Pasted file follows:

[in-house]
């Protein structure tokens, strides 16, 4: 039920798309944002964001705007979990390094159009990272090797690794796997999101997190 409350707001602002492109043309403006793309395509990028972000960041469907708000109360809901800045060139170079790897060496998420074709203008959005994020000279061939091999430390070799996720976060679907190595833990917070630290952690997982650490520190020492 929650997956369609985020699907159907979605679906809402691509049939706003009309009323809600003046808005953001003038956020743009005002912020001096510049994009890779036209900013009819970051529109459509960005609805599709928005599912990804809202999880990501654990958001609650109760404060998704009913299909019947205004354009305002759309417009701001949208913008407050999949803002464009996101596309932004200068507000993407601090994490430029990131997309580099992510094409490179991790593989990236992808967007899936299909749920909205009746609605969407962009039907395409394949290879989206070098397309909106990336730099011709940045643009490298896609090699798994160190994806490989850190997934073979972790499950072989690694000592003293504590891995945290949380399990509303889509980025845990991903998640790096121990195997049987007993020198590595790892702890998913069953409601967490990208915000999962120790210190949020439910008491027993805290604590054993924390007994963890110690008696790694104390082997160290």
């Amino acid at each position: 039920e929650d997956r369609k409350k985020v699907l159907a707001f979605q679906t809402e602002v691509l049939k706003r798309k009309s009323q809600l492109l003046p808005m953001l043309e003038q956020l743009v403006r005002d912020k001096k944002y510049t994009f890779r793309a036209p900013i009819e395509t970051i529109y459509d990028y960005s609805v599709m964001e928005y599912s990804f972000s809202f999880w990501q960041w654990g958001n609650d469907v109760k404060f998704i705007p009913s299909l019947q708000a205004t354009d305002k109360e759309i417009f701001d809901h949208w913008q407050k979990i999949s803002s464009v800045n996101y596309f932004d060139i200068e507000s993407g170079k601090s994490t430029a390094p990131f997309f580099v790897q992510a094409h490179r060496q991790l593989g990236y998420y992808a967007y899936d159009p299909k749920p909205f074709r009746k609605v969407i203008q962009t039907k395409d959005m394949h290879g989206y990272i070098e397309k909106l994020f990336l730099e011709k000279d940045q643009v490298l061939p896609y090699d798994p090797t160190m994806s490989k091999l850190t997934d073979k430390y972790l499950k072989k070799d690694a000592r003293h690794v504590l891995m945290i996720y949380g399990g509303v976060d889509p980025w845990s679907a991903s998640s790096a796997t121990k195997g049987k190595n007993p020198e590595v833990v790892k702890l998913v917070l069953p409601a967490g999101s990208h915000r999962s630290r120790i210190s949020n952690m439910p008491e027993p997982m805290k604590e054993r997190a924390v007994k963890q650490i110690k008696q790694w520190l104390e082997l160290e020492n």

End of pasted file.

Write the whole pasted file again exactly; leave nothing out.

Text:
[in-house]
């Protein structure tokens, strides 16, 4: 039920798309944002964001705007979990390094159009990272090797690794796997999101997190 409350707001602002492109043309403006793309395509990028972000960041469907708000109360809901800045060139170079790897060496998420074709203008959005994020000279061939091999430390070799996720976060679907190595833990917070630290952690997982650490520190020492 929650997956369609985020699907159907979605679906809402691509049939706003009309009323809600003046808005953001003038956020743009005002912020001096510049994009890779036209900013009819970051529109459509960005609805599709928005599912990804809202999880990501654990958001609650109760404060998704009913299909019947205004354009305002759309417009701001949208913008407050999949803002464009996101596309932004200068507000993407601090994490430029990131997309580099992510094409490179991790593989990236992808967007899936299909749920909205009746609605969407962009039907395409394949290879989206070098397309909106990336730099011709940045643009490298896609090699798994160190994806490989850190997934073979972790499950072989690694000592003293504590891995945290949380399990509303889509980025845990991903998640790096121990195997049987007993020198590595790892702890998913069953409601967490990208915000999962120790210190949020439910008491027993805290604590054993924390007994963890110690008696790694104390082997160290």
């Amino acid at each position: 039920e929650d997956r369609k409350k985020v699907l159907a707001f979605q679906t809402e602002v691509l049939k706003r798309k009309s009323q809600l492109l003046p808005m953001l043309e003038q956020l743009v403006r005002d912020k001096k944002y510049t994009f890779r793309a036209p900013i009819e395509t970051i529109y459509d990028y960005s609805v599709m964001e928005y599912s990804f972000s809202f999880w990501q960041w654990g958001n609650d469907v109760k404060f998704i705007p009913s299909l019947q708000a205004t354009d305002k109360e759309i417009f701001d809901h949208w913008q407050k979990i999949s803002s464009v800045n996101y596309f932004d060139i200068e507000s993407g170079k601090s994490t430029a390094p990131f997309f580099v790897q992510a094409h490179r060496q991790l593989g990236y998420y992808a967007y899936d159009p299909k749920p909205f074709r009746k609605v969407i203008q962009t039907k395409d959005m394949h290879g989206y990272i070098e397309k909106l994020f990336l730099e011709k000279d940045q643009v490298l061939p896609y090699d798994p090797t160190m994806s490989k091999l850190t997934d073979k430390y972790l499950k072989k070799d690694a000592r003293h690794v504590l891995m945290i996720y949380g399990g509303v976060d889509p980025w845990s679907a991903s998640s790096a796997t121990k195997g049987k190595n007993p020198e590595v833990v790892k702890l998913v917070l069953p409601a967490g999101s990208h915000r999962s630290r120790i210190s949020n952690m439910p008491e027993p997982m805290k604590e054993r997190a924390v007994k963890q650490i110690k008696q790694w520190l104390e082997l160290e020492n």